Beluga caviar consists of the roe (or eggs) of the Beluga sturgeon found primarily in the Caspian Sea. It can also be found in the Black Sea basin and occasionally in the Adriatic Sea. This fish is currently considered to be endangered, causing the United States Fish and Wildlife Service to ban the importation of Beluga caviar. Beluga is also the most expensive of caviars.
The Beluga sturgeon can take up to 20 years to reach maturity. The fish harvested for caviar are often nearly 2000 pounds. The eggs themselves are the largest of the commonly used roes, and range in color from light blue to black, with the lighter colors coming from older fish, and being the highest valued. Any additions by producers diminish the value of the roe, and the caviar usually reaches the market without any additions or processing whatsoever. Most people also find a good bit of acidity and/or sweetness in the flavor as well.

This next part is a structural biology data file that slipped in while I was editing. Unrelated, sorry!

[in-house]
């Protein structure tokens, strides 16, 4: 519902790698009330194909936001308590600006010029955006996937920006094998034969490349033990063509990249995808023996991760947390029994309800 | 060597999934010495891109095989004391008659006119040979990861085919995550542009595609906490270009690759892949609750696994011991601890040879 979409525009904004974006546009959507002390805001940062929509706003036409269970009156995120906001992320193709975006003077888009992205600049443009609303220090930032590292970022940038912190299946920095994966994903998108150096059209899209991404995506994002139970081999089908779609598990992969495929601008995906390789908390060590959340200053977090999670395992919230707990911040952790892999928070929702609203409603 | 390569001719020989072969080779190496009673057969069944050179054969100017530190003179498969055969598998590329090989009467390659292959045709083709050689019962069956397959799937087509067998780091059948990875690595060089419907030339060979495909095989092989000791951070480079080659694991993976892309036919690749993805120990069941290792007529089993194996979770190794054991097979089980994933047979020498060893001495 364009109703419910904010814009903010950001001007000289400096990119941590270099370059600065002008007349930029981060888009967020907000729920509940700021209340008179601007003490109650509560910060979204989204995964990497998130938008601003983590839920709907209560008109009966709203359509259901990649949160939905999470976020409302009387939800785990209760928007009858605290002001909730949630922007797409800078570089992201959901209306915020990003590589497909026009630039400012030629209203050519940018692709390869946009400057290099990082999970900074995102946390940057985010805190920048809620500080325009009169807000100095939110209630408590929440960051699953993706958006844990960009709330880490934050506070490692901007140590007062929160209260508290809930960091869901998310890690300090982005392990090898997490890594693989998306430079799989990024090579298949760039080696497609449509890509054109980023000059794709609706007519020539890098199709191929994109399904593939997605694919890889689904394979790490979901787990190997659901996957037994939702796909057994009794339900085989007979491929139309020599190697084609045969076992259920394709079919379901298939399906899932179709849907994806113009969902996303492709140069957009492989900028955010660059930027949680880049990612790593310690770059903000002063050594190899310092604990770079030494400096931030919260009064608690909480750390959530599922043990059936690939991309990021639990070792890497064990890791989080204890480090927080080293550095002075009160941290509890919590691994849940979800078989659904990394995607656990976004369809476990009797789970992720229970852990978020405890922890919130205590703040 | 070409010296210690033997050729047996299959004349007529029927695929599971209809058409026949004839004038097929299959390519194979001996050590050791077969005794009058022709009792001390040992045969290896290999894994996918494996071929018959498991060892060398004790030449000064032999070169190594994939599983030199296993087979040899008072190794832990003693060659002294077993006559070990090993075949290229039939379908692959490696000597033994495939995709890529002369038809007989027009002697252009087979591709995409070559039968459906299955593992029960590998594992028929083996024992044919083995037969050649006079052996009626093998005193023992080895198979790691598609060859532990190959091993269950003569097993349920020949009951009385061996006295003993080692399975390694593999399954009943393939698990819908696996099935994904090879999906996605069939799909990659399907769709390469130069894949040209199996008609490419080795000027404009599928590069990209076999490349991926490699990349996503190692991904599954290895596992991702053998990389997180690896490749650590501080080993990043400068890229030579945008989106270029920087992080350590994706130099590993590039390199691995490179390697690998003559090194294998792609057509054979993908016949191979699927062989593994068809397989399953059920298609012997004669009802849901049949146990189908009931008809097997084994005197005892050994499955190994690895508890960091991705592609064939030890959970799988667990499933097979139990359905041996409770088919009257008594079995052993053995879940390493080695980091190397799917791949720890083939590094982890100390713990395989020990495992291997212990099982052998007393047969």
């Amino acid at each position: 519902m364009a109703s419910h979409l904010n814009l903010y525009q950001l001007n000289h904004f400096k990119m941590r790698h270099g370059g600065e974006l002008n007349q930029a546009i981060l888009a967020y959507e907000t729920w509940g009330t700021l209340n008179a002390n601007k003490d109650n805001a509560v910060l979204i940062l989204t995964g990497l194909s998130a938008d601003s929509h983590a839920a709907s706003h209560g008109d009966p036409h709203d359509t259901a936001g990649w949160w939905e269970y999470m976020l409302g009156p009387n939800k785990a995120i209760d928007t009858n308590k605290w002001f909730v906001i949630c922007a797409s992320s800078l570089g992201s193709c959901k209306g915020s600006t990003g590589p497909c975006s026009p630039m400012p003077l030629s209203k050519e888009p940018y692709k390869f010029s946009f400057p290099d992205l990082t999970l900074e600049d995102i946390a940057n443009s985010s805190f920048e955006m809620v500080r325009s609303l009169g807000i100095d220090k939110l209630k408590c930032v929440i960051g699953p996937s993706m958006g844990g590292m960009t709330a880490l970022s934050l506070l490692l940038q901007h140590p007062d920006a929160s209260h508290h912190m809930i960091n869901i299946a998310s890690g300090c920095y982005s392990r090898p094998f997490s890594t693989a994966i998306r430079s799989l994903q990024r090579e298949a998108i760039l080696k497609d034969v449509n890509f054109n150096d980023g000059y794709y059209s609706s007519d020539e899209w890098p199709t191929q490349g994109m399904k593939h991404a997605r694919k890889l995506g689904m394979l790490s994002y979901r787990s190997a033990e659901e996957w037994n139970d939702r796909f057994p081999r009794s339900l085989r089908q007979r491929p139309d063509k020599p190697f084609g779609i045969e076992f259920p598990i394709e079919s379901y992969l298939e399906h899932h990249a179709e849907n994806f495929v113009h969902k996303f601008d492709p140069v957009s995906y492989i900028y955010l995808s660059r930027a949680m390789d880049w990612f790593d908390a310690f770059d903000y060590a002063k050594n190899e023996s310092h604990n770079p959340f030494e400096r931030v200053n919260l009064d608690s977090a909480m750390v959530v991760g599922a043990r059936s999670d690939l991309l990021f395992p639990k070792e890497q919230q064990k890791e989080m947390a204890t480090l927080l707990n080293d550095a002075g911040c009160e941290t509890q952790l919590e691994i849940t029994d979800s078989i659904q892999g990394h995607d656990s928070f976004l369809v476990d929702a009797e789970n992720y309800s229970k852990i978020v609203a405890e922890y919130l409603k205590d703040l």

As with most caviars, Beluga is usually handled with a spoon made of mother of pearl, bone, or other non-metallic material, as metal utensils tend to impart an unwelcome metallic taste to the delicate and expensive roe. This caviar, as with most others is traditionally served in a variety of ways, including hollowed and cooked new potatoes, or on toast points or a blini. These are served with either sour cream or crème fraîche. Additional serving options are minced onion or minced hard boiled egg whites. The higher grade caviars, including Beluga, usually need very little embellishment.
Beluga caviar ranges in price from more than $5,000 in the United States (where it can’t be imported at all and has been illegal to do so since Sept. 2005), to a low of around $250 per kilo in Atyrau, Kazakhstan, the major production center.